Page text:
With hardly any philanthropic support, grassroots groups—like My Sistah’s House in Memphis, Tennessee; TRANScending Barriers in Atlanta, Georgia; and the Knights & Orchids Society in Selma, Alabama, to name a few—must make a lot out of very little. These are small organizations. My Sistah’s House has a staff of three, Knights & Orchids has five staff, and TRANScending Barriers six. But small though these grassroots trans groups may be in terms of staff and budget, their reach is broad and deep. They often act, effectively, as one-stop shops that provide wrap-around services for trans people often pushed out and discriminated against from other social service organizations and institutions, including even from cisgender gay and lesbian spaces.

This range is immediately evident with just a quick review of their websites. My Sistah’s House, for example, provides bail out assistance and emergency housing. TRANScending Barriers promotes a broad agenda that promotes sexual health and economic justice, addresses trauma, and advocates for prison abolition. Knights & Orchids has distributed over 92,000 pounds of food and essential supplies and assisted over 1,000 people in Alabama.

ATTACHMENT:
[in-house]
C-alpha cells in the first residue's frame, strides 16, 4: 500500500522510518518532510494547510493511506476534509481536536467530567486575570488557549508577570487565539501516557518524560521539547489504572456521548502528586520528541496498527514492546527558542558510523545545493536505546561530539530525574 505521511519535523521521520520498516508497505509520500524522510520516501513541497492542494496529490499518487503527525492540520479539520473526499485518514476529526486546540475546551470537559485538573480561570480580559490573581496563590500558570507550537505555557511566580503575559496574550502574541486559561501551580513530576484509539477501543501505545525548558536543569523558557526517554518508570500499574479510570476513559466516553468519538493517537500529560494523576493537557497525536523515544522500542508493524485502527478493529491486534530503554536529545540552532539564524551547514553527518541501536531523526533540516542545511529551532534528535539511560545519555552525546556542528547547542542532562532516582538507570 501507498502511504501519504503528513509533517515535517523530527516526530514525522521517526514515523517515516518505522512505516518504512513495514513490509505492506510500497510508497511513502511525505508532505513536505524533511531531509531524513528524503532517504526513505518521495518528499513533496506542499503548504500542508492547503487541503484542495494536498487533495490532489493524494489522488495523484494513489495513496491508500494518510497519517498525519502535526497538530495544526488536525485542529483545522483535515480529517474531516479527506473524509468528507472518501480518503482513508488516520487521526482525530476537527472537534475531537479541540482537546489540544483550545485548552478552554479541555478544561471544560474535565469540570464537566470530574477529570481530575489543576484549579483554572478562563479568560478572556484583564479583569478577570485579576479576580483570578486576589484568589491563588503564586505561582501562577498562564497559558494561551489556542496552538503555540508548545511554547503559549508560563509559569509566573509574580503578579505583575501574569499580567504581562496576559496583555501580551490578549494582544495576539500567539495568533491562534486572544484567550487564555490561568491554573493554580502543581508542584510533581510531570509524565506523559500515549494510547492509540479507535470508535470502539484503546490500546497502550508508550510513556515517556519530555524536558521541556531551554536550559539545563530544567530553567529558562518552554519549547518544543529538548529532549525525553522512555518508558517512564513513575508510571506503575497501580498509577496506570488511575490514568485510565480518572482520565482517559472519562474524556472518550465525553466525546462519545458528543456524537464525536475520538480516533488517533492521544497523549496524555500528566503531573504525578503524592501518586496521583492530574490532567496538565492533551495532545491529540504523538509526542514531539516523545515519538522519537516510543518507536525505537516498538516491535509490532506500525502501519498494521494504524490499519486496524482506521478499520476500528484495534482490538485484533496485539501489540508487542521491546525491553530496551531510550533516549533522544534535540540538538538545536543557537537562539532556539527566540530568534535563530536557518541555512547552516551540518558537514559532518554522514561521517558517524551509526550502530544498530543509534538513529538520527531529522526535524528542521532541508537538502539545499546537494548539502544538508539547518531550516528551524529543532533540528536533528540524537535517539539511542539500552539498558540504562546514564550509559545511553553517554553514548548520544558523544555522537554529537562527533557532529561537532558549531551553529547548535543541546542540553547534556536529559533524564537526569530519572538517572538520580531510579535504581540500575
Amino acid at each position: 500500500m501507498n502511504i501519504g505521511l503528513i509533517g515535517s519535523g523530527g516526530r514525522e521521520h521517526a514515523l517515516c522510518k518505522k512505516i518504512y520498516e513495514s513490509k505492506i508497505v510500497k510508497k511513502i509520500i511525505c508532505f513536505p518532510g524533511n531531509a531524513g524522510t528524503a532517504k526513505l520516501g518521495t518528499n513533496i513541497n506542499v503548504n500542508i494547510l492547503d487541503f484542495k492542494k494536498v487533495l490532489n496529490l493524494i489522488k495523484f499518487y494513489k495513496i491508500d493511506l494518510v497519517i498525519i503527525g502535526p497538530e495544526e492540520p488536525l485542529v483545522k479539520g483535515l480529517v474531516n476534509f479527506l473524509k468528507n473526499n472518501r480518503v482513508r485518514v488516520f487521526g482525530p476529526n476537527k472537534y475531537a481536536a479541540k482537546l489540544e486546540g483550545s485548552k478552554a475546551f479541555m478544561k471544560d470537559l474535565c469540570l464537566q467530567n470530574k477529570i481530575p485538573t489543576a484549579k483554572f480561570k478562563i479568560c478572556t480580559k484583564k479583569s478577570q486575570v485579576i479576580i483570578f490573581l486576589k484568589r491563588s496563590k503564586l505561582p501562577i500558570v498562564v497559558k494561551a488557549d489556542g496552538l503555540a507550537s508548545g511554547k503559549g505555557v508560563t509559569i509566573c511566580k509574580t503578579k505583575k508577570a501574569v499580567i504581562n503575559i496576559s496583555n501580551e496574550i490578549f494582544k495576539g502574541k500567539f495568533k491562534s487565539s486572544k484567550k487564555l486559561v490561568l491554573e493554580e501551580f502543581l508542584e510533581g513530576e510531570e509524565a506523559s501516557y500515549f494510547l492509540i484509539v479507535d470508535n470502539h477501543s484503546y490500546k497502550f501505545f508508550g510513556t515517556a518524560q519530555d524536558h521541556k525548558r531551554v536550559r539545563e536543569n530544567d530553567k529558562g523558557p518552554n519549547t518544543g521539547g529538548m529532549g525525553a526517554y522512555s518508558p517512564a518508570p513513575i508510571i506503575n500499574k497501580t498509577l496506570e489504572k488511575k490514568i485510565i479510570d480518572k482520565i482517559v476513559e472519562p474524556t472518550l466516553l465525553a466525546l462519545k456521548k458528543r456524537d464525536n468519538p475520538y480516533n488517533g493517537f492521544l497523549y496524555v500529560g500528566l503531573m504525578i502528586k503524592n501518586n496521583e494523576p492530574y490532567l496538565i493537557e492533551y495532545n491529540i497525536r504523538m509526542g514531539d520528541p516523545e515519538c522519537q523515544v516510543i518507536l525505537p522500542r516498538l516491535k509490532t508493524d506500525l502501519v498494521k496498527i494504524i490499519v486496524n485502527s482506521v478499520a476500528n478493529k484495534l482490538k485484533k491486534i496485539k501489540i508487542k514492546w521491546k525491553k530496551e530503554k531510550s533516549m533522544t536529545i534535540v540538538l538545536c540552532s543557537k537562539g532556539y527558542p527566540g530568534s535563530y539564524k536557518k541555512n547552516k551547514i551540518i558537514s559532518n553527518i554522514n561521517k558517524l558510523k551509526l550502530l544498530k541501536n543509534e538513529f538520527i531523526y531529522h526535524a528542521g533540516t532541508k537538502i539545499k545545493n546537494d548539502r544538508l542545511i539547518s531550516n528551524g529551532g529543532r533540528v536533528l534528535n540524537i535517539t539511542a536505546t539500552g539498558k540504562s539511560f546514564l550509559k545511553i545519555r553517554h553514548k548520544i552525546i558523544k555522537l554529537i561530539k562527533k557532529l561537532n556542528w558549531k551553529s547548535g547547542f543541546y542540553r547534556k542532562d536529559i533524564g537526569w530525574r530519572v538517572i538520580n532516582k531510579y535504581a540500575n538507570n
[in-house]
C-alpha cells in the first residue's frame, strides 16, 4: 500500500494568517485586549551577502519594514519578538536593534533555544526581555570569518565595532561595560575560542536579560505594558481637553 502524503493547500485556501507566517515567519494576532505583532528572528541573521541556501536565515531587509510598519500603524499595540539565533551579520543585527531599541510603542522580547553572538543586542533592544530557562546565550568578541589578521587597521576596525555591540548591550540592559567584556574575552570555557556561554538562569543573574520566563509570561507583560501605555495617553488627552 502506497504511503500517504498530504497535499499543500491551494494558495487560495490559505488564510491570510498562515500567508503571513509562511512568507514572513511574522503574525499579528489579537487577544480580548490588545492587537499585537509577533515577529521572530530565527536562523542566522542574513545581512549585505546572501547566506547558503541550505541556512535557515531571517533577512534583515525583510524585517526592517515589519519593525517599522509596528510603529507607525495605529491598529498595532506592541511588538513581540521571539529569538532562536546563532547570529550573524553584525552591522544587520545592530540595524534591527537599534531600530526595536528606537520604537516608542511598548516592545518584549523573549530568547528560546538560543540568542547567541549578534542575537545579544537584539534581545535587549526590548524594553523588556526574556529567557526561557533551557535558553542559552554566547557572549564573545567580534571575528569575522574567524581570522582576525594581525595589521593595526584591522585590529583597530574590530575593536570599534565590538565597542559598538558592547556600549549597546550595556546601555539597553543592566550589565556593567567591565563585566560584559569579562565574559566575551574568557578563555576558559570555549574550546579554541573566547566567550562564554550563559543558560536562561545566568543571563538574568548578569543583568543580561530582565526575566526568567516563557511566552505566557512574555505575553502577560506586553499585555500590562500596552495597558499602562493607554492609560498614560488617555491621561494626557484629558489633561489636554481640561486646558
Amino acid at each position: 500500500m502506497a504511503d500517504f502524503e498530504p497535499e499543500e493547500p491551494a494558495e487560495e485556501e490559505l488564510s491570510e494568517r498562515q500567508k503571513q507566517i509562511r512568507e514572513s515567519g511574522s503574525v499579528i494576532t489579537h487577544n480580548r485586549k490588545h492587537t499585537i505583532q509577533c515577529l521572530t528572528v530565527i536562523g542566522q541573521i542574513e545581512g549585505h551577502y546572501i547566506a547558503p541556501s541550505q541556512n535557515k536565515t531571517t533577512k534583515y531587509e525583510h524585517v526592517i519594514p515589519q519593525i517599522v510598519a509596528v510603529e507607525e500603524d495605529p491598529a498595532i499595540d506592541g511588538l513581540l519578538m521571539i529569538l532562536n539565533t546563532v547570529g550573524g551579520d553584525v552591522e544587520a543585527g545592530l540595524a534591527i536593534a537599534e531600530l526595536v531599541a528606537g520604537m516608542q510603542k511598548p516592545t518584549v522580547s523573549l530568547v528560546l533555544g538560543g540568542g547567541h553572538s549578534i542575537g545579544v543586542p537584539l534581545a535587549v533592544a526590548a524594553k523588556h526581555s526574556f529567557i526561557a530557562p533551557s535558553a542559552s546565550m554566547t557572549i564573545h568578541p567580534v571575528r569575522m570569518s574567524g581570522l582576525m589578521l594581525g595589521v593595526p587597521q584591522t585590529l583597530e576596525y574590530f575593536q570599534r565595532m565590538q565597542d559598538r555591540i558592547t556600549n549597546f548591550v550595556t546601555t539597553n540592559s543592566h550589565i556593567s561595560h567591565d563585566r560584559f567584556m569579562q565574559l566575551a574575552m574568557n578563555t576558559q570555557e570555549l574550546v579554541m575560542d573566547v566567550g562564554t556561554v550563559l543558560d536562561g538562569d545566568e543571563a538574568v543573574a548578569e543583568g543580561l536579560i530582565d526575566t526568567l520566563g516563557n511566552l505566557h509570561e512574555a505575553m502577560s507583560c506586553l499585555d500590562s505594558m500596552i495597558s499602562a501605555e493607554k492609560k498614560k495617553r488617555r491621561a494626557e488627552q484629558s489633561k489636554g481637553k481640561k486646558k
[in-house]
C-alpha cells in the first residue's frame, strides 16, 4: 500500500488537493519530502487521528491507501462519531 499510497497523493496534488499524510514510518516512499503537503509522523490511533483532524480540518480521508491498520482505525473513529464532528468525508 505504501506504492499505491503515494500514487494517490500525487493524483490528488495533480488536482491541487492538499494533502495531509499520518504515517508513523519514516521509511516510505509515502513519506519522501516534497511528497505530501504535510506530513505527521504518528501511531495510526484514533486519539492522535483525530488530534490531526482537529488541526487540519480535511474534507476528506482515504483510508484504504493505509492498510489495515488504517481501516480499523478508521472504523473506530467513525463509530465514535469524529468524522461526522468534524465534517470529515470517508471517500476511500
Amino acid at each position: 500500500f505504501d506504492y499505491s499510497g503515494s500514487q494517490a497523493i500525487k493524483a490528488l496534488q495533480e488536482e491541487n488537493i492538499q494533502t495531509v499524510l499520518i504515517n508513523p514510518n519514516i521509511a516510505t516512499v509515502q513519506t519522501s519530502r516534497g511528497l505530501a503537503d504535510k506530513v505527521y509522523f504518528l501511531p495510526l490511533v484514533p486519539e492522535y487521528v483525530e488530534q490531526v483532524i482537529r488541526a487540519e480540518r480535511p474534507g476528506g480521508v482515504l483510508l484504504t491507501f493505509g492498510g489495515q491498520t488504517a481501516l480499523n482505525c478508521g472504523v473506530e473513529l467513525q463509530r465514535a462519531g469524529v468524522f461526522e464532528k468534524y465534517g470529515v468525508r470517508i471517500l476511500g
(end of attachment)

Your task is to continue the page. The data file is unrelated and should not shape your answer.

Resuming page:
With everything that trans communities are facing, foundations should approach grantmaking with a healing justice lens and also fund healing spaces for staff and members of trans-led organizations.

What can funders do right now to support trans communities?
  1. Fund trans-led groups directly and trans-led intermediaries. Whether you fund women and girls, education, policy advocacy, direct services, arts and culture, or anti-violence/community safety work, there are trans-led organizations leading this kind of work in just about every state. Connect with FTG and/or other trans funders to offer suggestions on organizations and fiscally sponsored projects to support. We’re happy to connect you directly to trans-led organizations.
  2. In addition to flexible general support grants, emerging groups could use flexible dollars for capacity building work. Funding trans-led groups to meet the basic needs of their community, or to respond to violence and death through rapid response grants, is certainly crucial in this moment; however, philanthropy needs to fund life-giving work, too—work that is grounded in joy, care, and life-sustaining arts and cultural work.